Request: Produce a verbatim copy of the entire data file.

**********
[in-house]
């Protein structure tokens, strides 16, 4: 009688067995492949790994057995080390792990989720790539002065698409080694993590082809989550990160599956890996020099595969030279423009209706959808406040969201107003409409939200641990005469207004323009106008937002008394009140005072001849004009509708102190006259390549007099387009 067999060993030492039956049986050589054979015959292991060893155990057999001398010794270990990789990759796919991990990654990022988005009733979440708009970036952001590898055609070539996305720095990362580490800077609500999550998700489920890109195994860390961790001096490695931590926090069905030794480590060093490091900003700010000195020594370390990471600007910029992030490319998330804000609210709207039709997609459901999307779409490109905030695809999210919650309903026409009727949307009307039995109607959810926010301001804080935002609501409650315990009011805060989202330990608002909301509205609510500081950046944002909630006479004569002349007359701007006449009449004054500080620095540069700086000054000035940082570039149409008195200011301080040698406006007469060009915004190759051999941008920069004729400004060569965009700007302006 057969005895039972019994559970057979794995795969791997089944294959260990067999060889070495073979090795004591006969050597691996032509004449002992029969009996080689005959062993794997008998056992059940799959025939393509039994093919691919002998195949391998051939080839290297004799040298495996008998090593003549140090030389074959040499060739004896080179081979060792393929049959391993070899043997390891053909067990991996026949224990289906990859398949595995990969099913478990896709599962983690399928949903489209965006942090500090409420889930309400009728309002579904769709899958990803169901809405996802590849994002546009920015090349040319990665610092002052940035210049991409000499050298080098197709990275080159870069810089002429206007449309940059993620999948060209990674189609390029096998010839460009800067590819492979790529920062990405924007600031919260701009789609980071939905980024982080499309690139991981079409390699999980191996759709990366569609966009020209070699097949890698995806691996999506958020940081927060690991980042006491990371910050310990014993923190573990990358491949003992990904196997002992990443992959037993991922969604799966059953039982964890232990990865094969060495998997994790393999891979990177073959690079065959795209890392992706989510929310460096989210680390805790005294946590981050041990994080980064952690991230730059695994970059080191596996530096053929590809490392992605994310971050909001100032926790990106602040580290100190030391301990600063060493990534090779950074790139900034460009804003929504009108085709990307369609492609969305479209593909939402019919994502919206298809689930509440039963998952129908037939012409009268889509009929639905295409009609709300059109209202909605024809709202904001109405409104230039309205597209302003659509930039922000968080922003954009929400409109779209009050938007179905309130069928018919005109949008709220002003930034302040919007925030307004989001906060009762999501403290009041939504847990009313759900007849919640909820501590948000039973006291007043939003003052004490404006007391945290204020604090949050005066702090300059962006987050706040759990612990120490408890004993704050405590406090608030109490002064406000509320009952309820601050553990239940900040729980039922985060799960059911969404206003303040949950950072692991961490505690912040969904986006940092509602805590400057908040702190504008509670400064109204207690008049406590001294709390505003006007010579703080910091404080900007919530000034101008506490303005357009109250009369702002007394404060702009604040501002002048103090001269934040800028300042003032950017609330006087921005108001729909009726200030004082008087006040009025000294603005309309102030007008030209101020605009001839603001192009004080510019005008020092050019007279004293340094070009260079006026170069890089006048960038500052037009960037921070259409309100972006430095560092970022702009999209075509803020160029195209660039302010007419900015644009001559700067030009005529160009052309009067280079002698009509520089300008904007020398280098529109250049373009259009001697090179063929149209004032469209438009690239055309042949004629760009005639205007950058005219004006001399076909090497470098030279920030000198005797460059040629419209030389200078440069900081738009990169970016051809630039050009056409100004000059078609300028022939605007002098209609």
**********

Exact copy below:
[in-house]
């Protein structure tokens, strides 16, 4: 009688067995492949790994057995080390792990989720790539002065698409080694993590082809989550990160599956890996020099595969030279423009209706959808406040969201107003409409939200641990005469207004323009106008937002008394009140005072001849004009509708102190006259390549007099387009 067999060993030492039956049986050589054979015959292991060893155990057999001398010794270990990789990759796919991990990654990022988005009733979440708009970036952001590898055609070539996305720095990362580490800077609500999550998700489920890109195994860390961790001096490695931590926090069905030794480590060093490091900003700010000195020594370390990471600007910029992030490319998330804000609210709207039709997609459901999307779409490109905030695809999210919650309903026409009727949307009307039995109607959810926010301001804080935002609501409650315990009011805060989202330990608002909301509205609510500081950046944002909630006479004569002349007359701007006449009449004054500080620095540069700086000054000035940082570039149409008195200011301080040698406006007469060009915004190759051999941008920069004729400004060569965009700007302006 057969005895039972019994559970057979794995795969791997089944294959260990067999060889070495073979090795004591006969050597691996032509004449002992029969009996080689005959062993794997008998056992059940799959025939393509039994093919691919002998195949391998051939080839290297004799040298495996008998090593003549140090030389074959040499060739004896080179081979060792393929049959391993070899043997390891053909067990991996026949224990289906990859398949595995990969099913478990896709599962983690399928949903489209965006942090500090409420889930309400009728309002579904769709899958990803169901809405996802590849994002546009920015090349040319990665610092002052940035210049991409000499050298080098197709990275080159870069810089002429206007449309940059993620999948060209990674189609390029096998010839460009800067590819492979790529920062990405924007600031919260701009789609980071939905980024982080499309690139991981079409390699999980191996759709990366569609966009020209070699097949890698995806691996999506958020940081927060690991980042006491990371910050310990014993923190573990990358491949003992990904196997002992990443992959037993991922969604799966059953039982964890232990990865094969060495998997994790393999891979990177073959690079065959795209890392992706989510929310460096989210680390805790005294946590981050041990994080980064952690991230730059695994970059080191596996530096053929590809490392992605994310971050909001100032926790990106602040580290100190030391301990600063060493990534090779950074790139900034460009804003929504009108085709990307369609492609969305479209593909939402019919994502919206298809689930509440039963998952129908037939012409009268889509009929639905295409009609709300059109209202909605024809709202904001109405409104230039309205597209302003659509930039922000968080922003954009929400409109779209009050938007179905309130069928018919005109949008709220002003930034302040919007925030307004989001906060009762999501403290009041939504847990009313759900007849919640909820501590948000039973006291007043939003003052004490404006007391945290204020604090949050005066702090300059962006987050706040759990612990120490408890004993704050405590406090608030109490002064406000509320009952309820601050553990239940900040729980039922985060799960059911969404206003303040949950950072692991961490505690912040969904986006940092509602805590400057908040702190504008509670400064109204207690008049406590001294709390505003006007010579703080910091404080900007919530000034101008506490303005357009109250009369702002007394404060702009604040501002002048103090001269934040800028300042003032950017609330006087921005108001729909009726200030004082008087006040009025000294603005309309102030007008030209101020605009001839603001192009004080510019005008020092050019007279004293340094070009260079006026170069890089006048960038500052037009960037921070259409309100972006430095560092970022702009999209075509803020160029195209660039302010007419900015644009001559700067030009005529160009052309009067280079002698009509520089300008904007020398280098529109250049373009259009001697090179063929149209004032469209438009690239055309042949004629760009005639205007950058005219004006001399076909090497470098030279920030000198005797460059040629419209030389200078440069900081738009990169970016051809630039050009056409100004000059078609300028022939605007002098209609």